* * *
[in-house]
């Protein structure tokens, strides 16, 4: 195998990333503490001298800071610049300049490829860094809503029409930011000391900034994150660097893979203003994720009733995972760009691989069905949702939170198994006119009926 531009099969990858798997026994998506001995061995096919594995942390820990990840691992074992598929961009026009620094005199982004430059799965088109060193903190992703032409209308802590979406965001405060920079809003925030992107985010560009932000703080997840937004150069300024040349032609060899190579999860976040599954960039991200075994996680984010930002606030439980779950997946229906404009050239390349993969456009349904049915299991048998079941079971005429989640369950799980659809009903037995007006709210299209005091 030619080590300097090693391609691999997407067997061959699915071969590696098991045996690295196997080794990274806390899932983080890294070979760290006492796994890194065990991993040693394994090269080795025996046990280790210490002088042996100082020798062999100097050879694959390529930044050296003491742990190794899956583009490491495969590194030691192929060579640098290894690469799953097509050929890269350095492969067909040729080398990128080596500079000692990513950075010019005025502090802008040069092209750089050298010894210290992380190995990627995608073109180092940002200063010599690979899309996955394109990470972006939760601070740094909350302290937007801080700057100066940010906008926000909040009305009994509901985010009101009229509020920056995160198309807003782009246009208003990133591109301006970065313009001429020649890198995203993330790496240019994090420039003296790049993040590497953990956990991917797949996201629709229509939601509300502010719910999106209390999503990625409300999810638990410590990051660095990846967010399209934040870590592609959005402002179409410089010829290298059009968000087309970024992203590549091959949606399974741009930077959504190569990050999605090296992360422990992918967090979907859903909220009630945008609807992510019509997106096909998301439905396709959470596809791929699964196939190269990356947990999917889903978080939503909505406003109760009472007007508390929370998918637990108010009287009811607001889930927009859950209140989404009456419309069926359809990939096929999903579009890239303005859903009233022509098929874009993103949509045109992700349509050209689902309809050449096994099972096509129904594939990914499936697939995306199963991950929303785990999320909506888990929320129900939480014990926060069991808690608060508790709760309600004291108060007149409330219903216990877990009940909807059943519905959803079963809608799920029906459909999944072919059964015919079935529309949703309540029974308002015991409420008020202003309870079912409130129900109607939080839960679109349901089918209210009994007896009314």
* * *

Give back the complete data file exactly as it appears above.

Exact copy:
[in-house]
């Protein structure tokens, strides 16, 4: 195998990333503490001298800071610049300049490829860094809503029409930011000391900034994150660097893979203003994720009733995972760009691989069905949702939170198994006119009926 531009099969990858798997026994998506001995061995096919594995942390820990990840691992074992598929961009026009620094005199982004430059799965088109060193903190992703032409209308802590979406965001405060920079809003925030992107985010560009932000703080997840937004150069300024040349032609060899190579999860976040599954960039991200075994996680984010930002606030439980779950997946229906404009050239390349993969456009349904049915299991048998079941079971005429989640369950799980659809009903037995007006709210299209005091 030619080590300097090693391609691999997407067997061959699915071969590696098991045996690295196997080794990274806390899932983080890294070979760290006492796994890194065990991993040693394994090269080795025996046990280790210490002088042996100082020798062999100097050879694959390529930044050296003491742990190794899956583009490491495969590194030691192929060579640098290894690469799953097509050929890269350095492969067909040729080398990128080596500079000692990513950075010019005025502090802008040069092209750089050298010894210290992380190995990627995608073109180092940002200063010599690979899309996955394109990470972006939760601070740094909350302290937007801080700057100066940010906008926000909040009305009994509901985010009101009229509020920056995160198309807003782009246009208003990133591109301006970065313009001429020649890198995203993330790496240019994090420039003296790049993040590497953990956990991917797949996201629709229509939601509300502010719910999106209390999503990625409300999810638990410590990051660095990846967010399209934040870590592609959005402002179409410089010829290298059009968000087309970024992203590549091959949606399974741009930077959504190569990050999605090296992360422990992918967090979907859903909220009630945008609807992510019509997106096909998301439905396709959470596809791929699964196939190269990356947990999917889903978080939503909505406003109760009472007007508390929370998918637990108010009287009811607001889930927009859950209140989404009456419309069926359809990939096929999903579009890239303005859903009233022509098929874009993103949509045109992700349509050209689902309809050449096994099972096509129904594939990914499936697939995306199963991950929303785990999320909506888990929320129900939480014990926060069991808690608060508790709760309600004291108060007149409330219903216990877990009940909807059943519905959803079963809608799920029906459909999944072919059964015919079935529309949703309540029974308002015991409420008020202003309870079912409130129900109607939080839960679109349901089918209210009994007896009314």